By Corinne H. Smith
I should have known that the place would be packed with cars and people, because our newspaper had run the story on the front page. Dozens of bald eagles had been spotted fishing in the open water by a dam in the lower Susquehanna River valley, the reporter said. The rest of the river was encased in ice. But with temperatures rising, the scenario could soon change. The ice would melt, and the birds would find other fishing options and would leave. What else could we do? We don’t usually see eagles around here. So off we went, for an eleven-mile countryside drive downriver to the Safe Harbor Dam.
It was noon by the time we got there. We earned a front-row parking space only because someone else was leaving when we arrived. Bunches of avid birders were lined up along the shoreline. Some of their scopes and lenses were longer than my arm. A few low and quick conversations murmured in the background. You could identify the many amateurs, like me. We just wheeled our little binoculars toward anything that was in the air. Turkey buzzards, gulls, crows, whatever. Could you see a white head and white tail? No? Darn. Where were all of these silly eagles, anyway?
I’m not totally new to these sightings. I’ve seen bald eagles in the wild on a few occasions. Most often it was when I lived in the Midwest, within a few hours’ drive of the Mighty Mississippi. River towns in Illinois, Iowa, and Wisconsin hold eagle-watching days at this time of year. Whenever the surrounding landscape is blanketed with snow, the eagles flock to fish the dams. I once saw 15 bald eagles sitting in a tree at Guttenberg, Iowa, and watched as they took their turns diving down to the water. That’s a special and vivid memory for me.
But there’s nothing quite as spectacular as the unexpected encounter. On a murky winter day in December 1996, I was driving south along the Mississippi River from Minnesota to Wisconsin. The river was to my left – looking like a flat white meadow — and my car and I darted among the high sandy bluffs. Suddenly I saw a large black bird flying at our level, over the river. My mind zipped through a series of mental flash cards to identify it. When it matched the size with the white head and tail, it sent the answer to my mouth. “Oh my god, that’s an eagle!” I said out loud to myself, several times. I got a real-life shiver along my spine. And then he wheeled out of sight.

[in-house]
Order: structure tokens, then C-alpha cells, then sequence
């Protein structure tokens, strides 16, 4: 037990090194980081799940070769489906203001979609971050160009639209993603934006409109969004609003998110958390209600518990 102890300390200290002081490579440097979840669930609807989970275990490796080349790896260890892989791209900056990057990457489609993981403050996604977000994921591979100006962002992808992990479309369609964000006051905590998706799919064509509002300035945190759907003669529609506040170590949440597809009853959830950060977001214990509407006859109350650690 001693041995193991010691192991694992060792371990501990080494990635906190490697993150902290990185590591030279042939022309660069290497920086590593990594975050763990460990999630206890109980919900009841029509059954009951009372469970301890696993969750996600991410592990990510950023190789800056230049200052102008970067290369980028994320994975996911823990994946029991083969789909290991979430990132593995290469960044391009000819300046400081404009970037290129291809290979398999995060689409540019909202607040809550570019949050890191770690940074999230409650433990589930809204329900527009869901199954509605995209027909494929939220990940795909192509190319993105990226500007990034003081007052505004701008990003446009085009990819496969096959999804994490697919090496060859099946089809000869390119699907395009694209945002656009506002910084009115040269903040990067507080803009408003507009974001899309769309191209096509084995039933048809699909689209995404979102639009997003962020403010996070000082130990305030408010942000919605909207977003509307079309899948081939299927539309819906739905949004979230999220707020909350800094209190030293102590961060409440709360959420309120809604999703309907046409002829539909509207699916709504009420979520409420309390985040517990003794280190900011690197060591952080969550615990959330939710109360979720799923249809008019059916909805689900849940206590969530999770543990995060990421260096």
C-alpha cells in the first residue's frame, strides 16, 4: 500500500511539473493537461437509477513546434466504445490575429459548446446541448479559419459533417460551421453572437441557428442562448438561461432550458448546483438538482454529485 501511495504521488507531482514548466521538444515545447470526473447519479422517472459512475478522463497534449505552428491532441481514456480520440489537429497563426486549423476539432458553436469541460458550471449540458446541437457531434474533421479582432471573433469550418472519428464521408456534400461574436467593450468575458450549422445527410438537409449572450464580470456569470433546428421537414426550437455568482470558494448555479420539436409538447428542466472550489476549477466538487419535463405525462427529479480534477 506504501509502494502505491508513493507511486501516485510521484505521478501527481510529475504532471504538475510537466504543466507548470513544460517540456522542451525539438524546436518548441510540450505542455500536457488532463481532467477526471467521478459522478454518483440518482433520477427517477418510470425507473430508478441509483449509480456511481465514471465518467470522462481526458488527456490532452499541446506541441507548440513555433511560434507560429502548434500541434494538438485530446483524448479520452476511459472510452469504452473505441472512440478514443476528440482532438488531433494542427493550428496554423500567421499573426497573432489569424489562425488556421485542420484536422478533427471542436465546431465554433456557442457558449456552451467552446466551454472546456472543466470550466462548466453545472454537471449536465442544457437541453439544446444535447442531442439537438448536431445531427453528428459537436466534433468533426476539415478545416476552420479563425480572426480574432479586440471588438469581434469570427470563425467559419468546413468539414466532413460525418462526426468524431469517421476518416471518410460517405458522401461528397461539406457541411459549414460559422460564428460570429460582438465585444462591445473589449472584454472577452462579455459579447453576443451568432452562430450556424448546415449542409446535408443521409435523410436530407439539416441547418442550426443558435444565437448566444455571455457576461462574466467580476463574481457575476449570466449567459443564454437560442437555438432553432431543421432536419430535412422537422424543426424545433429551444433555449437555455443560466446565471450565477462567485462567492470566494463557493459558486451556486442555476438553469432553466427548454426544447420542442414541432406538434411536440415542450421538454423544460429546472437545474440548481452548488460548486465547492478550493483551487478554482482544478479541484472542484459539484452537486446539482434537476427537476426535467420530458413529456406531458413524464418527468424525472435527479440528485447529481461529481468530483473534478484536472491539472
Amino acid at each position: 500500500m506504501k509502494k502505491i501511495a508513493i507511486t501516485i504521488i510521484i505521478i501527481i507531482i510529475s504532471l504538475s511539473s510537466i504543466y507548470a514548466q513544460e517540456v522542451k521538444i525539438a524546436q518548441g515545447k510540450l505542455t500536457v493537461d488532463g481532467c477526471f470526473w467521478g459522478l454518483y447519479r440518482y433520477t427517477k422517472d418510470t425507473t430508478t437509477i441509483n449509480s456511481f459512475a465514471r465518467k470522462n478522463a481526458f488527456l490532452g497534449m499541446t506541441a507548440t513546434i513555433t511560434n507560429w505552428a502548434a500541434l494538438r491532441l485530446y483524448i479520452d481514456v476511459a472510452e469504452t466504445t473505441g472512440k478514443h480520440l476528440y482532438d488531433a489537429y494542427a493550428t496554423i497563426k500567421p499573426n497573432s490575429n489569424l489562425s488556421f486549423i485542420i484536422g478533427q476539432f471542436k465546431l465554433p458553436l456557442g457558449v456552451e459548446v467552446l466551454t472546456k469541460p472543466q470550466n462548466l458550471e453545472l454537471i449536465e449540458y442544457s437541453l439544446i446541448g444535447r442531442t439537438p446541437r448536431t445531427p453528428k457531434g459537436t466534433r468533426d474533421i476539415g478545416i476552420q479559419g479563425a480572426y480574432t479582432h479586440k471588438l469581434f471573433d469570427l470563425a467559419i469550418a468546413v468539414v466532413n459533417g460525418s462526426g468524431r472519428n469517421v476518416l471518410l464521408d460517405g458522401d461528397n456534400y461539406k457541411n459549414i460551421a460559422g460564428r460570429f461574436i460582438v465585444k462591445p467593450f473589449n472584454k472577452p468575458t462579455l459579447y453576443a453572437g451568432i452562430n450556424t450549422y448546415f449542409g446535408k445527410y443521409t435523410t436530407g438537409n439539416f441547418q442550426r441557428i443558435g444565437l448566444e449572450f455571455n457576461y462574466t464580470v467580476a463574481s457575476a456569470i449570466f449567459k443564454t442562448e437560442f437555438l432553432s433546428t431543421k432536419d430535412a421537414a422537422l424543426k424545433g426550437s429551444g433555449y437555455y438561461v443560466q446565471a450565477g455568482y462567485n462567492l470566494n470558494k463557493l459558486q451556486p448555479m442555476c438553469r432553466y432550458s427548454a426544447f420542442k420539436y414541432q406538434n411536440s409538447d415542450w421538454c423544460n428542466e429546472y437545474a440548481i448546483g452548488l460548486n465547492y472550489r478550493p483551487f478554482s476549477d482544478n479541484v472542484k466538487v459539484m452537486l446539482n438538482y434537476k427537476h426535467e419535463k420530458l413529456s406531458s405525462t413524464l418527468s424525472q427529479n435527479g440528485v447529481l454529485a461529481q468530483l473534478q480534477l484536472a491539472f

Henry Thoreau may have felt this same magic when he saw a bald eagle flying over Fair Haven Bay in the Sudbury River in April 1854. He had recently bought a new spyglass and suddenly found a good reason to use it.
“Saw a large bird sail along over the edge of Wheeler’s cranberry meadow just below Fair Haven, which I at first thought a gull, but with my glass found it was a hawk and had a perfectly white head and tail and broad or blackish wings. It sailed and circled along over the low cliff, and the crows dived at it in the field of my glass, and I saw it well, both above and beneath, as it turned, and then it passed off to hover over the Cliffs at a greater height. It was undoubtedly a white-headed eagle. It was to the eye but a large hawk.” ~ April 8, 1854
Two weeks later, he saw it again:
“Lying on the ground with my glass, I could watch him very easily, and by turns he gave me all possible views of his wings curved upward slightly the more, like a stereotyped undulation. He rose very high at last, till I almost lost him in the clouds, circling or rather looping along westward, high over river and wood and farm, effectually concealed in the sky. We who live this plodding life here below never know how many eagles fly over us. They are concealed in the empyrean. I think I have got the worth of my glass now that it has revealed to me the white-headed eagle.” ~ April 23, 1854
But back at Safe Harbor on this day, among all of the other glass-wielding watchers, I found I didn’t have the patience or the proper attitude for eagle-watching. The sun was too bright. The birds weren’t hungry or restless. They weren’t flying or fishing. Some of them sat in trees on little islands that were too far away for me to focus on. When I caught a glimpse of a golden eagle flying overhead, I didn’t point him out to anyone else. He could remain anonymous and unremarkable this time. The stars of this show were supposed to be the ones with the white heads and tails. I eased back behind the wheel and slowly maneuvered us and our car out of the congestion and back into the open countryside. I’ll come back when the eagles outnumber the people.